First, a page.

kaempferol3-O-galactosylrutinoside (peak 48) 9913±230 29447±158 34507±409 34507±453 17290±104 349±8 50±3
kaempferol3-O-glucosylrutinoside (peak 51) 20651±125 118399±379 107556±379 96342±126 57396±214 461±16 36±2
kaempferol-3-O-galactoside (peak 54) 2357±95 3650±25 11120±98 9872±89 4744±96 1417±109 265±13
kaempferol-3-O-glucoside (peak 56) 1991±36 25962±97 11571±76 6882±202 5791±37 345±25 21±3
Summation 34912±486 177458±659 164754±962 147603±870 85221±451 2572±158 372±21
total flavonols 47163±1072 226147±1941 239490±2114 219018±1697 147157±1183 9711±620 763±45
Anthocyanidin (530 nm) (peak 60 and 61) 0.32±0.02 0.30±0.03 0.10±0.02 0.04±0.01 0.01±0.00 0.01±0.00 ND
ND, not detected; the mean ± SD of three independent analyses.

The accumulation patterns of quinic acid, GA derivatives, and HCA derivatives varied widely from the bud to fourth leaf (Table 2). Galloylquinic acid was the most predominant compound among the GA derivatives. The contents of the three gallic acid derivatives decreased remarkably with the development of leaves. For instance, the content of β-glucogallin and galloylquinic acid in the fourth leaf decreased to 10.37% and 11.69%, respectively, when compared to the bud. The accumulation of HCA derivatives was found to be developmentally regulated in leaf. The content was high in the first leaf, followed by the bud, and reduced significantly in the fourth leaf. The accumulation of GA and HCA derivatives in both stem and root were trace, but quinic acid was highly accumulated in the stem.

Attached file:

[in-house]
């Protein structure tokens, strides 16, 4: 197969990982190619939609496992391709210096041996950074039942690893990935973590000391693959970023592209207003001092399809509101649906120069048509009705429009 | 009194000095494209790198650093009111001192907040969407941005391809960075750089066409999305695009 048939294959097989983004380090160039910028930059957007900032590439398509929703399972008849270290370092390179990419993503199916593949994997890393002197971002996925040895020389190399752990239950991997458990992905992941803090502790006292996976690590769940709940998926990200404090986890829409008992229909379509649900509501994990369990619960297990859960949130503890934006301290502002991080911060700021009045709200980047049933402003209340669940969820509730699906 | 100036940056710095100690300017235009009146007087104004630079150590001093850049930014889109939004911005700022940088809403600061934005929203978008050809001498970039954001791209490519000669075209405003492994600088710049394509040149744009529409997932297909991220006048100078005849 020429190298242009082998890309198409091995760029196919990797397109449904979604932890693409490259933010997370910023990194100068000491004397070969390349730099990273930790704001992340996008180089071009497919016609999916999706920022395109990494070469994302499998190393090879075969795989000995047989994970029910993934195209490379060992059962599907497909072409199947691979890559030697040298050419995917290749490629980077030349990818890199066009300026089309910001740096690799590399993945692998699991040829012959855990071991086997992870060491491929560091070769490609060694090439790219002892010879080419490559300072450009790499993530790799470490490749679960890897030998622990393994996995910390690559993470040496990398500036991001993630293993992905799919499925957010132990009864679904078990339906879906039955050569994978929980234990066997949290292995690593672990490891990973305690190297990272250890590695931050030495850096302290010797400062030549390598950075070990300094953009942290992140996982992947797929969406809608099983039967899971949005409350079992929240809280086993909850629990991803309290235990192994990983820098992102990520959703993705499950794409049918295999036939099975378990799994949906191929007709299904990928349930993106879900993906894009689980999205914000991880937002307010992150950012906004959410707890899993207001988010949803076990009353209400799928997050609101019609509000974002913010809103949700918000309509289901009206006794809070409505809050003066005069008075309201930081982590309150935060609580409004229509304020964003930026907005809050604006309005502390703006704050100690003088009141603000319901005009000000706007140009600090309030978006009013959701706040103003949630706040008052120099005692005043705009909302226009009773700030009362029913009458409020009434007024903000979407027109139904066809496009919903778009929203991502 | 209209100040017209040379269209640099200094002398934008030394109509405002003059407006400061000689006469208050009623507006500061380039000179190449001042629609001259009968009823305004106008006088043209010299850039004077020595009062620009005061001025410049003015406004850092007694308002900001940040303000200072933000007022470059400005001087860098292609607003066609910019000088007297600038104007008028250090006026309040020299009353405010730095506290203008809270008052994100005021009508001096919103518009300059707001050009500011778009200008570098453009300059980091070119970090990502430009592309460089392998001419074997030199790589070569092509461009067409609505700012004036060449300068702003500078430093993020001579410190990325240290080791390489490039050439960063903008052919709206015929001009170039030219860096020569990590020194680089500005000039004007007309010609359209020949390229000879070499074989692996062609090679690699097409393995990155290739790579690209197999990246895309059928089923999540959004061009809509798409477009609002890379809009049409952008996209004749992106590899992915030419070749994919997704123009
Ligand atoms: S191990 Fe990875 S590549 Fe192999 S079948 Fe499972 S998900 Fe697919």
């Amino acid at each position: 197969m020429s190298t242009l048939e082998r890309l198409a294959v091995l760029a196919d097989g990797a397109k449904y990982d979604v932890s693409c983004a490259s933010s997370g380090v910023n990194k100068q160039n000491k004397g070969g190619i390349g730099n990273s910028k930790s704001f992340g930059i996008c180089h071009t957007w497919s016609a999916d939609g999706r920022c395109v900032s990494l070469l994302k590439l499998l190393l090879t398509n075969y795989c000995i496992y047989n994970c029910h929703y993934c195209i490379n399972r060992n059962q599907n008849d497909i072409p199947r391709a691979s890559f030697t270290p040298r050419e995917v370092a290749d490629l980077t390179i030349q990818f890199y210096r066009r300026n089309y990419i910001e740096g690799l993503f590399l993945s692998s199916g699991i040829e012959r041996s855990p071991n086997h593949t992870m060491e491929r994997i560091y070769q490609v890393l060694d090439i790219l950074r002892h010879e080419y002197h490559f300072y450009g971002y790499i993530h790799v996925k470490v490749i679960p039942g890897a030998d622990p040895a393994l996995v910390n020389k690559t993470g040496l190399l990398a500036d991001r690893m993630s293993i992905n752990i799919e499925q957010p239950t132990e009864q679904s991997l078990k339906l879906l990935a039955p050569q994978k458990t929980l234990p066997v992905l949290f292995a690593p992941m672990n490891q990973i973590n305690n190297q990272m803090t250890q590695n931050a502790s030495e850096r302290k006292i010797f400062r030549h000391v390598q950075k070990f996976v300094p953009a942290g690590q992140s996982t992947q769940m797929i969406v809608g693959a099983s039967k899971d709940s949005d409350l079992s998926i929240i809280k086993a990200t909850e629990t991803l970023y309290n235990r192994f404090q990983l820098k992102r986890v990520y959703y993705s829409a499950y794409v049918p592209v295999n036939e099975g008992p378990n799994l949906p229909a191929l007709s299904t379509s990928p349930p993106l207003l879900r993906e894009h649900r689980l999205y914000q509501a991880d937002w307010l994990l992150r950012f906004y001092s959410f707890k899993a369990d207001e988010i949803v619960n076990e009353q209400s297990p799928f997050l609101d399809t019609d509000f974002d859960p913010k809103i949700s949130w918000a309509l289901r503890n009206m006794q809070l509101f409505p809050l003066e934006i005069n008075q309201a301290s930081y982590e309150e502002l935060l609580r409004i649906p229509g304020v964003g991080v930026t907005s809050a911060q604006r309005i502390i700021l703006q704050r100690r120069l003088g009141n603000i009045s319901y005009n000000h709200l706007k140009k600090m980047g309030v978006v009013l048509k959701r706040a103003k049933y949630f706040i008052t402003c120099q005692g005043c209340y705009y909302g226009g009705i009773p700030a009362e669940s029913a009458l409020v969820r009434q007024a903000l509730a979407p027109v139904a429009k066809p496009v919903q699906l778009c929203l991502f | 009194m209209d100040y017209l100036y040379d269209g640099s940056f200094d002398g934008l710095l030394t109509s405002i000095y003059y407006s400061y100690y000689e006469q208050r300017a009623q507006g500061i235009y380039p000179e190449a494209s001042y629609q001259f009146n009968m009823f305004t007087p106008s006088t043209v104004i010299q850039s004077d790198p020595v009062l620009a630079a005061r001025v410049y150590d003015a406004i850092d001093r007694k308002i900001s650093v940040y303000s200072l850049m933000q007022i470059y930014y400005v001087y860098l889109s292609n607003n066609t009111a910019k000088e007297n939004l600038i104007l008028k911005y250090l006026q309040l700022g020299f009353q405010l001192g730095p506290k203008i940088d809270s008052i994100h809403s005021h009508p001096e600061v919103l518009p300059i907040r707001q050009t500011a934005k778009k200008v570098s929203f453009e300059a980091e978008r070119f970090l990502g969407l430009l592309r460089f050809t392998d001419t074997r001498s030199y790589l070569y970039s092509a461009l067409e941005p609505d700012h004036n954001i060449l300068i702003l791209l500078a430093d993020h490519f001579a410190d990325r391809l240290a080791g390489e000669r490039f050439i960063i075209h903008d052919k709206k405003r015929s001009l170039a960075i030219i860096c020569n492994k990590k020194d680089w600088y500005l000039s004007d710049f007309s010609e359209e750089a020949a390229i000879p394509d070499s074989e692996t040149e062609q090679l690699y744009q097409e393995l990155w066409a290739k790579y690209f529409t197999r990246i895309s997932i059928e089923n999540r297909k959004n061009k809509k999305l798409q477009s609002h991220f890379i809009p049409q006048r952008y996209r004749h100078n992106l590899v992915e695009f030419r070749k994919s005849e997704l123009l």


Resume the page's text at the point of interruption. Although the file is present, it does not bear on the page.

The amount of total catechins declined gradually from the bud to fourth leaf, but decreased significantly from the leaves and stem to root (Table 2). The contents of GC and C were low in the leaves, and EGC and EC gradually increased during the leaf development. In contrast, the amounts of galloylated catechins such as EGCG and ECG were predominant in the leaves and declined gradually with the development of leaves. Their contents in the fourth leaf reduced to 80.79% and 53.78%, respectively, compared to that with the bud. In terms of content and components, the catechins, especially galloylated catechins (EGCG and ECG) were abundant and diverse in both leaves and stems. On the contrary, the contents of catechins were very low in the roots. Galloylated catechins (EGCG and ECG) and tri-hydroxyl in B-ring catechins (GC and EGC) were found in trace, while only EC was detected in relatively larger extent.

Both UPLC-QQQ-MS/MS and n-butanol-HCl hydrolysis assays indicated that the content of PAs was much lower than the monomers of flavan-3-ol and shared the same trend with EGCG and ECG in the leaves at different developmental stages (Table 2). The content of PAs declined to 36.43% and 57.52% from the bud to fourth leaf, respectively.

Surprisingly, the total amount of PAs in the root was higher than in the leaves and stems. UPLC-QQQ-MS/MS findings displayed that the types of PAs were primarily procyanidin dimers and trimers in the leaves and stems (Table 2). However, the dimers (m/z 577) to pentamers (m/z 1553) of flavan-3-ol were detected in the root of tea plant (Fig. S5). Resulting anthocyanidins of PAs by n-butanol-HCl hydrolysis were primarily anthocyanidins with di-hydroxyl groups in the B-ring in the roots; whereas, anthocyanidins with mono-, di-, and tri- hydroxyl groups in the B-ring were simultaneously detected in the leaves (Fig. S6).